Change for the Better?
In the past five years, Major League Baseball has altered different parts of the game in an attempt to increase its appeal and to increase its revenue. MLB has tried to make amends for the 1994 players strike, which completely shut down the league and even eliminated the World Series for the first time since 1904.
Prior to this season, the most recent major change to the game was interleague play, in which teams from the American and National Leagues play each other within their division (East, Central, West). Before this monumental change, you could not see a game between the New York Yankees and New York Mets in the regular season; however, interleague play has totally changed the scope of the regular season.
Thus far, interleague play has been relatively successful. There were fears that MLB was creating a gimmick, but it has earned positive support from fans, increased revenue, and has helped baseball to enjoy the sort of popularity that it had lost after the players' strike. The only fault to interleague play is that the distinctive flavor of the World Series has the potential to be diminished.
Take last year for instance. Had the Yankees and Mets not played each other during the regular season, the subway series in October would have been even more exciting. The teams, having played each other before, were able to gauge each other's strengths and weaknesses, which might have lowered the unpredictable nature of the Series.
This year, MLB has made another subtle, yet greatly important change in the way the game is played. This change deals with the strike zone, which can tip the scales between the pitcher-hitter battle towards one side. The MLB official rulebook now states "The strike zone is that area over home plate the upper limit of which is a horizontal line at the midpoint between the top of the shoulders and the top of the uniform pants. And the lower level is a line at the hollow beneath the kneecap. The strike zone shall be determined from the batter's stance as the batter is prepared to swing at a pitched ball."
The rulebook said the same thing last year, but umpires went by an "unofficial" strike zone that started from the armpits instead of the tops of the letter-area. Now, the pitchers, with the help of the MLB, have been encouraged to throw the high strike.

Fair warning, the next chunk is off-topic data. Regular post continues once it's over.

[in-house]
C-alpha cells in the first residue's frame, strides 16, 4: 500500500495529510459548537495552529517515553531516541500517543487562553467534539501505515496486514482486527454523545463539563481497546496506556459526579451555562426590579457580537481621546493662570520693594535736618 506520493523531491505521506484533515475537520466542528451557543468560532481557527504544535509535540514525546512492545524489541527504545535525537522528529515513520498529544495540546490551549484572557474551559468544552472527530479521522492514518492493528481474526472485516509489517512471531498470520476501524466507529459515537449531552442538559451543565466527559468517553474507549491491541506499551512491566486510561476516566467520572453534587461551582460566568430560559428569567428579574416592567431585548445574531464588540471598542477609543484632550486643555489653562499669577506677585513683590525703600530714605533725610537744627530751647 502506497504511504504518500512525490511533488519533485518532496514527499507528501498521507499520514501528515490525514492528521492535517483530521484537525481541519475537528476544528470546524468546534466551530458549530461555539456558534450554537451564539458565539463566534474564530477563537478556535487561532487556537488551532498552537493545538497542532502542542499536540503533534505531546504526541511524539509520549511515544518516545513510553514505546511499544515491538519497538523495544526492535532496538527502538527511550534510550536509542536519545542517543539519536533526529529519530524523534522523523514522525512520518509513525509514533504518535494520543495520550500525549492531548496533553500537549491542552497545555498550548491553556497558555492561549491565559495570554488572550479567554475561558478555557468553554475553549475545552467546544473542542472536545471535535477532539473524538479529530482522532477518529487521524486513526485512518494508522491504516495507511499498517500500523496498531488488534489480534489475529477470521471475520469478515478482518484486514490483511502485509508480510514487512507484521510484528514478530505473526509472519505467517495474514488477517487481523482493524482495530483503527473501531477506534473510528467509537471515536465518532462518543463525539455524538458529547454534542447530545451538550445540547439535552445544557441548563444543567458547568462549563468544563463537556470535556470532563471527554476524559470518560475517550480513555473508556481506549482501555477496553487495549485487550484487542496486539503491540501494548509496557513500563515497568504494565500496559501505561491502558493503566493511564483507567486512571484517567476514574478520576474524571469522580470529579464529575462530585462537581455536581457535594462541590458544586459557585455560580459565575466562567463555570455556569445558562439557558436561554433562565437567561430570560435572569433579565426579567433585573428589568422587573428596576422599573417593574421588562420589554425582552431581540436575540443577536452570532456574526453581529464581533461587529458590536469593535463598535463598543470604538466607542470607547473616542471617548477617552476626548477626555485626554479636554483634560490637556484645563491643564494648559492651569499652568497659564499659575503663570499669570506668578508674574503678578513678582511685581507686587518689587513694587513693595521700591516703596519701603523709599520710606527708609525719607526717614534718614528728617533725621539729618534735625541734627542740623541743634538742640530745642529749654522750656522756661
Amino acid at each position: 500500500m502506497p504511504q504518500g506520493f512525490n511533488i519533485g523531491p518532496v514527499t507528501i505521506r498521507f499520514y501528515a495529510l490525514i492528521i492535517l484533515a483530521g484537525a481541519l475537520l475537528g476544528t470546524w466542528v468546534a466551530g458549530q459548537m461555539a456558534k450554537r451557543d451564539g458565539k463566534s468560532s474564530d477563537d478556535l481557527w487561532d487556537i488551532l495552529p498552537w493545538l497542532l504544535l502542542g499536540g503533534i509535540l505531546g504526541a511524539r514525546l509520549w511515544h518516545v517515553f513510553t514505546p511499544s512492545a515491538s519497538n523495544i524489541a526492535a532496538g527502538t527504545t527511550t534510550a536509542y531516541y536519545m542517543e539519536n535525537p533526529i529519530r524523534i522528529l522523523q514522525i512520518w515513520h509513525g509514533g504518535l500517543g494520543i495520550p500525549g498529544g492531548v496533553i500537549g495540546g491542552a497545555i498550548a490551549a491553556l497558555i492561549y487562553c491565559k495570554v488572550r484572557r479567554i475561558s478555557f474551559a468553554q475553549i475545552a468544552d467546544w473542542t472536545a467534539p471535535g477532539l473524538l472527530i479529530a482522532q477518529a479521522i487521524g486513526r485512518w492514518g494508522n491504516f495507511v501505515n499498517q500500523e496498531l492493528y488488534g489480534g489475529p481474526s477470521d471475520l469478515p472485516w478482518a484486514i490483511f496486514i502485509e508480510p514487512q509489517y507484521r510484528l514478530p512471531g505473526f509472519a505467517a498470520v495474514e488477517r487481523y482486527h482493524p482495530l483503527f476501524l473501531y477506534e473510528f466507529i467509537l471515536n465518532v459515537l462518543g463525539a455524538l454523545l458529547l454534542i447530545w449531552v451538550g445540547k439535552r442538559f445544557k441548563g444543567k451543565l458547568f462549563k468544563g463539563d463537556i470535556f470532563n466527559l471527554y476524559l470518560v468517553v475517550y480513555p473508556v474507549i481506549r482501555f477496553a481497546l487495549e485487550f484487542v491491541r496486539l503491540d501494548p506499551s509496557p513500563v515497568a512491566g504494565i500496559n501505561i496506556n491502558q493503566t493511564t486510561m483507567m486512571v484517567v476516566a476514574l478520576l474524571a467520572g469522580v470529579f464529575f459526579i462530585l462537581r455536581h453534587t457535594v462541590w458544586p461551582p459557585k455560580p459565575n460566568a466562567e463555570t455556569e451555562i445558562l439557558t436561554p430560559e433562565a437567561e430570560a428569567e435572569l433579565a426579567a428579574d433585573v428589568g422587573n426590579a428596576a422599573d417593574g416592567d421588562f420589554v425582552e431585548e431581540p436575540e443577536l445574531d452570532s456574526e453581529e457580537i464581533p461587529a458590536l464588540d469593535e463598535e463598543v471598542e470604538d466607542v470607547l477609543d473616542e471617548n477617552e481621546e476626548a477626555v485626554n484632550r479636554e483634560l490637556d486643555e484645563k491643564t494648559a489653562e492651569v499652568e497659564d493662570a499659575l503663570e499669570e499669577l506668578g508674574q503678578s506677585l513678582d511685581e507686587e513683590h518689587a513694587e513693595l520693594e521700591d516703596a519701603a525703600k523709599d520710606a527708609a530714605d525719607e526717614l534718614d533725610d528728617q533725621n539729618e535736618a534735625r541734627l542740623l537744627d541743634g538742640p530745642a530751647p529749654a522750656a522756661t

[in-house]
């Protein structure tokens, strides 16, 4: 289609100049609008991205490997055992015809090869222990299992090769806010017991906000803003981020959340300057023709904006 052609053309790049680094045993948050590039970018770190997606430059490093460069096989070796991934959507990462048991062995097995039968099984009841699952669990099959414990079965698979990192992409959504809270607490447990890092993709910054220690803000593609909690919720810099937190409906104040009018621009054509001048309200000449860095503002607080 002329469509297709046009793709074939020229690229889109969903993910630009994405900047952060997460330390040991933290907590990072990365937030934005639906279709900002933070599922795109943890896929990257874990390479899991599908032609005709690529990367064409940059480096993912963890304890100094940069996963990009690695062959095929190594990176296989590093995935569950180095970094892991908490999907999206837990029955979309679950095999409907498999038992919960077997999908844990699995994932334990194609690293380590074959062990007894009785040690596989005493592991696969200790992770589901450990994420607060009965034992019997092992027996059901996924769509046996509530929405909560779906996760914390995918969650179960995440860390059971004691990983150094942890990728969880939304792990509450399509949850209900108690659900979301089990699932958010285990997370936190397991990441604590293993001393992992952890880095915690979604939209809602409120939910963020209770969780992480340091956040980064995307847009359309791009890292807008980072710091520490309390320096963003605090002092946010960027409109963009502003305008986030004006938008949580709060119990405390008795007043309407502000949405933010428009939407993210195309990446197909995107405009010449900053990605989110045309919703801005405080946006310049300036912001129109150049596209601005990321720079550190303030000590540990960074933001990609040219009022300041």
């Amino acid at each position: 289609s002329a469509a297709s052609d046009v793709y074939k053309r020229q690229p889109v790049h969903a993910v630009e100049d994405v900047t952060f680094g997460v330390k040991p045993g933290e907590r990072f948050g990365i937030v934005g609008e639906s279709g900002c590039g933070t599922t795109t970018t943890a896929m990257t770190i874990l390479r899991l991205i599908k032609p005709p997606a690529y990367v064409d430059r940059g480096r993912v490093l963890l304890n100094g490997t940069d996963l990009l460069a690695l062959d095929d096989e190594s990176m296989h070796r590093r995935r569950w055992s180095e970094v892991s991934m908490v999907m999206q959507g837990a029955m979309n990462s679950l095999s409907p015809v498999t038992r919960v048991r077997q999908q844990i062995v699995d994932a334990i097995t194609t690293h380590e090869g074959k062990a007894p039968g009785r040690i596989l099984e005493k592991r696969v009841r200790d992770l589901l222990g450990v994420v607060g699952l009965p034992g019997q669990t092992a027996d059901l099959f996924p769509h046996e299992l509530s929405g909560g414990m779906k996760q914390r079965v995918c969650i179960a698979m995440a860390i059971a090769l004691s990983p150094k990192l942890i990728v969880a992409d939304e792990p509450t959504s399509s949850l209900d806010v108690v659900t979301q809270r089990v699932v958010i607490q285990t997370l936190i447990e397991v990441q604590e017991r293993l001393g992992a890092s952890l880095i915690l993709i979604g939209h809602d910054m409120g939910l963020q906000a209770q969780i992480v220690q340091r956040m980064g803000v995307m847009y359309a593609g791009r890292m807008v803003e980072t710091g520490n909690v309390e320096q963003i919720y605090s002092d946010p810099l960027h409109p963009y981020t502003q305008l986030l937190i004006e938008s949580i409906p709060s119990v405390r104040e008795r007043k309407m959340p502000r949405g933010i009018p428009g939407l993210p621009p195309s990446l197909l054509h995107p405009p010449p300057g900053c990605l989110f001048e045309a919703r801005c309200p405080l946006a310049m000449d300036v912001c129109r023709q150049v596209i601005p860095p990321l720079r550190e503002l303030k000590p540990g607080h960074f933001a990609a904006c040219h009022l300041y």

MLB is trying to curb the astronomical run scoring that has occurred the past few years with the change in the strike zone, especially in the wake of the 70 home run season by Mark McGwire in 1998. However, as early results from this year have shown, the new strike zone has not seemed to curb scoring. This is in part due to lesser pitchers trying to use the high strike and instead leaving 'fat' pitches up in the strike zone for the AL's power-laden lineups to smash out of the park.
The strike zone does, however, benefit power pitchers like Arizona's Randy Johnson and Curt Schilling, who throw fast enough to toy around with the high strike on a regular basis, instead of just using it as a strikeout pitch. It also can aid intellectual pitchers like Greg Maddux who will utilize the threat of the high strike zone to force hitters to chase other 'bad' pitches for strikeouts.
What do players think about the changes? Well, fans of low pitches like Texas' Andres Galarraga definitely dislike the changes, for obvious reasons. But player reaction is all across the board. Most pitchers have liked the change, which takes the advantage away from the hitters. But some have said that there is not going to be a big change, because umpires will eventually regress towards the strike zones that they are more comfortable with. Either way, these delicate changes can decide seasons. So once again, just like 1999 with Tim Tschida and 1996 with Jefferey Mayer, it's all in the hands of those "damn" umpires.